Confession: After about a month of using the trendy new Vivaldi browser, I returned to Chrome on my desktop, chastened and humbled. It all would have been fine if it hadn’t been for the former’s tendency to trip up when dragging tabs into new browsers. Anyway, for those who’ve stayed faithful to Google’s browser-slash-mass-advertising-and-surveillance program, version 104 includes no less than 27 new security fixes you’ll want right away.
Most of the bugs were spotted and submitted by non-Google members of the Chromium team, which submit changes to the open source version of the browser that Google then implements in the main version of Chrome. Security researchers hunting for these vulnerabilities can rake in some respectable dough in via Google’s rewards program. The top prize for version 104 went to an anonymous contributor who spotted a head corruption bug in the Omnibox behavior, netting them a cool $10,000 USD prize.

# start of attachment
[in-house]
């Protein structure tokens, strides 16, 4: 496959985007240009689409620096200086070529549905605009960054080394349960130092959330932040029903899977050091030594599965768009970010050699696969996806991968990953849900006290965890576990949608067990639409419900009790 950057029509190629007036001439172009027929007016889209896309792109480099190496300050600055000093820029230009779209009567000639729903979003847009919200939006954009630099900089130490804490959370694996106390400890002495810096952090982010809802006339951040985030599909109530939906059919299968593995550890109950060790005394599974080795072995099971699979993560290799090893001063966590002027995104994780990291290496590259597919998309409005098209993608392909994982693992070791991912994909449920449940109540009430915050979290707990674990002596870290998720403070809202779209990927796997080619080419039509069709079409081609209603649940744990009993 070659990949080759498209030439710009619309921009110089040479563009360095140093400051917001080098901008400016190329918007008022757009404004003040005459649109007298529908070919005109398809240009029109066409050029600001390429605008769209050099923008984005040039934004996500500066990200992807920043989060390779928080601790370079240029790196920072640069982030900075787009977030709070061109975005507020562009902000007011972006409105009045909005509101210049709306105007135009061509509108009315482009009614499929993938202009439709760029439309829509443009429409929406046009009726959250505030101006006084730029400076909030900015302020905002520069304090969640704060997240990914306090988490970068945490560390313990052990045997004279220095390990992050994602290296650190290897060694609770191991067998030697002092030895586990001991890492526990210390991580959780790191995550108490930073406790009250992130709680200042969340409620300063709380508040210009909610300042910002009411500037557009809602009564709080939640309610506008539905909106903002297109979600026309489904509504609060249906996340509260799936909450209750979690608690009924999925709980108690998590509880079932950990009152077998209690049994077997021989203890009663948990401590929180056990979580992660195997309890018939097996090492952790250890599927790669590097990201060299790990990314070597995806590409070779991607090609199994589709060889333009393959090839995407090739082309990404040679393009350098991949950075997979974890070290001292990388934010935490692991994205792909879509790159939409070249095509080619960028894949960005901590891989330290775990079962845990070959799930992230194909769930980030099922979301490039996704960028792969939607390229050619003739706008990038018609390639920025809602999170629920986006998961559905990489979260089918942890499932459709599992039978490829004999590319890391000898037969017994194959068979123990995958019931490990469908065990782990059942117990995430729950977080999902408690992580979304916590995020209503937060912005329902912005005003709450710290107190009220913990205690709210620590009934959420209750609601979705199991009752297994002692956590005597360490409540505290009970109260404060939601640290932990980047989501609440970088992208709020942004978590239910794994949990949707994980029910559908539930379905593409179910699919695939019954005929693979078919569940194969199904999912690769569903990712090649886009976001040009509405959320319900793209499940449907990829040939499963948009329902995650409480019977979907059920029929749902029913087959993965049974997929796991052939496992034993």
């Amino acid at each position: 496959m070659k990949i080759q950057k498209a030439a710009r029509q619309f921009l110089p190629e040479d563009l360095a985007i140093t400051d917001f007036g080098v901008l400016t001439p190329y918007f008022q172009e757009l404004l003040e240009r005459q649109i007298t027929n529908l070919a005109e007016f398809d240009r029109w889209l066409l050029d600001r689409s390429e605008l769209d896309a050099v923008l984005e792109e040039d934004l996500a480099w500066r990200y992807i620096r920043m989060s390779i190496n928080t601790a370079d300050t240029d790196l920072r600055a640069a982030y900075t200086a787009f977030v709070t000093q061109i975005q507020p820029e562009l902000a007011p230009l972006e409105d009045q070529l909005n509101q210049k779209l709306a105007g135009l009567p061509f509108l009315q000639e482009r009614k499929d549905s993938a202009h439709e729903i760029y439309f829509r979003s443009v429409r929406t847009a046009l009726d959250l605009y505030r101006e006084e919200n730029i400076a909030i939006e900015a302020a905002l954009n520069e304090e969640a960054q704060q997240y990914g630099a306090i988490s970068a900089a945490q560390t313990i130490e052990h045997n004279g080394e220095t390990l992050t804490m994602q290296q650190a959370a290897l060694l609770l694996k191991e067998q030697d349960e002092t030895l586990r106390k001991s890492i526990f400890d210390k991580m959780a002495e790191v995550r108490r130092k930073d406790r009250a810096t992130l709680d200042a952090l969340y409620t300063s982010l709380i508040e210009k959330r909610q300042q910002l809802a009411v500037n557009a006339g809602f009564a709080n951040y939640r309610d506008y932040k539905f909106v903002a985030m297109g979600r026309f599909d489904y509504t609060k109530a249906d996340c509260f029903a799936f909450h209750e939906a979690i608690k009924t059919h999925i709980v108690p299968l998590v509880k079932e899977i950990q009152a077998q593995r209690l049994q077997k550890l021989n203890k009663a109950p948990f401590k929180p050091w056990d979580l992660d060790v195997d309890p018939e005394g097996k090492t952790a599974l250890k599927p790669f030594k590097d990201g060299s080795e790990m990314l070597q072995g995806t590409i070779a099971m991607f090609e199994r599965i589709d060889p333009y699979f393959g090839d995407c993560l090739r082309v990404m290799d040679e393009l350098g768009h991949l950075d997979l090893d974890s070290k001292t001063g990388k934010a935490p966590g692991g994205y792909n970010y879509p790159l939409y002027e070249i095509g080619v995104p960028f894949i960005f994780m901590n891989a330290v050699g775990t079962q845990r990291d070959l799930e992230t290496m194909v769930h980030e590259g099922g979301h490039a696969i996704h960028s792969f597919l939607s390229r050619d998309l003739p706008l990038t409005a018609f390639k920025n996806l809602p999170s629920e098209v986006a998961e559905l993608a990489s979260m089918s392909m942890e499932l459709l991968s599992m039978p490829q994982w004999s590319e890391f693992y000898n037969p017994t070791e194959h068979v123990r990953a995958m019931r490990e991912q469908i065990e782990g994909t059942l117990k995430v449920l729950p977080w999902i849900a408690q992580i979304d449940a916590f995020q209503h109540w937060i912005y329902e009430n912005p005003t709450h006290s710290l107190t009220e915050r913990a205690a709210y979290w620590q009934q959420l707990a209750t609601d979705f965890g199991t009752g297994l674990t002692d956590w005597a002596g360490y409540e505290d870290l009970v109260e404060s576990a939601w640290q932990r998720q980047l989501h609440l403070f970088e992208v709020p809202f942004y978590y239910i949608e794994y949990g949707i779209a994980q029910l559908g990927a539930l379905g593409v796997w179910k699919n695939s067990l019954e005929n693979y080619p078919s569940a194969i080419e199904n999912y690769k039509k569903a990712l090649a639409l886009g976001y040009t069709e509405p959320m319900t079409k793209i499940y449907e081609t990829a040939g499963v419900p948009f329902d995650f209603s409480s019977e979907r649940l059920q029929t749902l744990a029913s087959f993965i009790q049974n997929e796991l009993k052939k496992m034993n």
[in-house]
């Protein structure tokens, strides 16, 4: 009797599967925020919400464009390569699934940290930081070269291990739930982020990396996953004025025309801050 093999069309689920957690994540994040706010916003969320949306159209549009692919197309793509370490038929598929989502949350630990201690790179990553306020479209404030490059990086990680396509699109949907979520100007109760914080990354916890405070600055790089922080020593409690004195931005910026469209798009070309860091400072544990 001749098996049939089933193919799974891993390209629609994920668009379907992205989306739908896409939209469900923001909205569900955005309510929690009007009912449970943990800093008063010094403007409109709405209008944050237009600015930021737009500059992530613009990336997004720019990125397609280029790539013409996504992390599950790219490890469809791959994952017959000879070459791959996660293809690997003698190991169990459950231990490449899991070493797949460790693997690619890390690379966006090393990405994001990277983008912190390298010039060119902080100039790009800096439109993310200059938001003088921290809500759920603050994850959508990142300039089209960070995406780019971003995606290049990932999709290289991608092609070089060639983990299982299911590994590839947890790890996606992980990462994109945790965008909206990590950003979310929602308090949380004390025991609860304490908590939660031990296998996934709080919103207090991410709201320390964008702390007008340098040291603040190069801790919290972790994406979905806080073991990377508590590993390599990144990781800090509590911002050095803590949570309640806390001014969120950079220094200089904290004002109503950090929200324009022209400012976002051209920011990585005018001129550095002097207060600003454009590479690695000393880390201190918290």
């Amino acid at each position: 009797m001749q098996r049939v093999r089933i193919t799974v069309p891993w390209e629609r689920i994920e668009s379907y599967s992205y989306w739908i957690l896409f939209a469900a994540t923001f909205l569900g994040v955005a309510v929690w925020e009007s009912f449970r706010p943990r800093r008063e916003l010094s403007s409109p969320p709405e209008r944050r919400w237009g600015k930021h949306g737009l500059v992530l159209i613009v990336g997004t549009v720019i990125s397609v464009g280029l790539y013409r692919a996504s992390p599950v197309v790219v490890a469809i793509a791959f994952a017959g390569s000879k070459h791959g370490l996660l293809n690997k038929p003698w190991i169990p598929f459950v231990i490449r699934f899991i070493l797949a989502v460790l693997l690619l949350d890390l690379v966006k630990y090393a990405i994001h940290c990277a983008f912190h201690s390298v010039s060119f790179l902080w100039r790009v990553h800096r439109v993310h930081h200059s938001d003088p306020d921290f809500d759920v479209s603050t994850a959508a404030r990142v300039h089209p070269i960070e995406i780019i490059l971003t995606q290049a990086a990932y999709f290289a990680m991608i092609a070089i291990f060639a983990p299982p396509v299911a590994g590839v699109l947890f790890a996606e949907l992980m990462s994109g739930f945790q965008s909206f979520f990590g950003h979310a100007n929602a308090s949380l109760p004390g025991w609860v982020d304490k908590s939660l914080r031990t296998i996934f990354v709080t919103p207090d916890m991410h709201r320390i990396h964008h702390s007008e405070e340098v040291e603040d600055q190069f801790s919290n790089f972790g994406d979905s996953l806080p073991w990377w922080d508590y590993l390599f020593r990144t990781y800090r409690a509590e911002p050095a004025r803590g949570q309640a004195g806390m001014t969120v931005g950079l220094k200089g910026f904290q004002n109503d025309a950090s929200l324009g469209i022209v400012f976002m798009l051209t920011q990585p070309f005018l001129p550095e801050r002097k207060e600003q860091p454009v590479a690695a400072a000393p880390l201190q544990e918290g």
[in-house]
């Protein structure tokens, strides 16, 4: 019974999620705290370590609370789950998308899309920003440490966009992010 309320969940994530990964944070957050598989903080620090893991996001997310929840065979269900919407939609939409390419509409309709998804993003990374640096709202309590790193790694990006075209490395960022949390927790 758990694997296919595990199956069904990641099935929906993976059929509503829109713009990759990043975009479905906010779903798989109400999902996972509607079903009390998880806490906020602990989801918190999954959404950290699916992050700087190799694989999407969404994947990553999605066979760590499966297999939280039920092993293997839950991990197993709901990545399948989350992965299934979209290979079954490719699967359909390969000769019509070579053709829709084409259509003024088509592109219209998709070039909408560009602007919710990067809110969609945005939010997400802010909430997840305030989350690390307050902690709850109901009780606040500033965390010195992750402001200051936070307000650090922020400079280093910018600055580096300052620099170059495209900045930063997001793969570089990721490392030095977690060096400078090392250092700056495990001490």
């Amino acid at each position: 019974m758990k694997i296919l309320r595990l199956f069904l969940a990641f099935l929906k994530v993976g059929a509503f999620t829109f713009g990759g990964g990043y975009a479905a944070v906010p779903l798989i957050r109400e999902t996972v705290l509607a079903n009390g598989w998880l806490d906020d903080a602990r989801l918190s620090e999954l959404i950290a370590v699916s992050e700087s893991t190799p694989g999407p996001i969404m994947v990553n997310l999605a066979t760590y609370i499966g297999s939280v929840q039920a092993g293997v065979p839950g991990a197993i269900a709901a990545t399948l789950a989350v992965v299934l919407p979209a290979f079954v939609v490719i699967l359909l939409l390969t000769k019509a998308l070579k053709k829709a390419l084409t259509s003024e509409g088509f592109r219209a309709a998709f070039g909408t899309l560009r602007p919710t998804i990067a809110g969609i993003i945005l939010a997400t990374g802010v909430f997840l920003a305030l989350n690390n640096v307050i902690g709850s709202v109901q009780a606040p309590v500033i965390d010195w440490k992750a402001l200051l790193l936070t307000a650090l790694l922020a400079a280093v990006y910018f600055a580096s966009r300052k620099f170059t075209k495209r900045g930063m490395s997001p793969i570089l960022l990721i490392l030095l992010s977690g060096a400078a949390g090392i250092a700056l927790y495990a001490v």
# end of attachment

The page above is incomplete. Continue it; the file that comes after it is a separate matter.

The new version is headed for the stable channel now, so you should see it update automatically over the next few days unless you’re running a Beta or newer version of Chrome. If you can’t wait that long, click the primary menu button, then “Help” and “About Google Chrome.” The update process should start right away. A relaunch will apply the changes.